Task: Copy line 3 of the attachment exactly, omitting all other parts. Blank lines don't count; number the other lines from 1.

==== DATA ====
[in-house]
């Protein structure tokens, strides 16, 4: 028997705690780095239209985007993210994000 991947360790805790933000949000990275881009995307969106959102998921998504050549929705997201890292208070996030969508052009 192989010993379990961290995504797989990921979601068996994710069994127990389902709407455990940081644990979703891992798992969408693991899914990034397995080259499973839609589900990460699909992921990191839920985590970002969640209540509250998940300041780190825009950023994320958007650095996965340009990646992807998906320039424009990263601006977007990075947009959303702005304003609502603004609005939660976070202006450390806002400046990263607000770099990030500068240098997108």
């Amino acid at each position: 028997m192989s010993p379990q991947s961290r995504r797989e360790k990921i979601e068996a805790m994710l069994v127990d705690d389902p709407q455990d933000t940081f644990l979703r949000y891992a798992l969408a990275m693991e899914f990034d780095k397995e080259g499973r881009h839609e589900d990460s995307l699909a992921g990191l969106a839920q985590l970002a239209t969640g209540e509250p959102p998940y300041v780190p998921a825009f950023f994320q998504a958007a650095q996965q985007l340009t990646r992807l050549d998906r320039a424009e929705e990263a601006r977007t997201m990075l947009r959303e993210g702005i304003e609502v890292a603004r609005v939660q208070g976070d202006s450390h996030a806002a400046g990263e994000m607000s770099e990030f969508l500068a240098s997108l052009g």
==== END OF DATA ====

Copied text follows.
């Amino acid at each position: 028997m192989s010993p379990q991947s961290r995504r797989e360790k990921i979601e068996a805790m994710l069994v127990d705690d389902p709407q455990d933000t940081f644990l979703r949000y891992a798992l969408a990275m693991e899914f990034d780095k397995e080259g499973r881009h839609e589900d990460s995307l699909a992921g990191l969106a839920q985590l970002a239209t969640g209540e509250p959102p998940y300041v780190p998921a825009f950023f994320q998504a958007a650095q996965q985007l340009t990646r992807l050549d998906r320039a424009e929705e990263a601006r977007t997201m990075l947009r959303e993210g702005i304003e609502v890292a603004r609005v939660q208070g976070d202006s450390h996030a806002a400046g990263e994000m607000s770099e990030f969508l500068a240098s997108l052009g």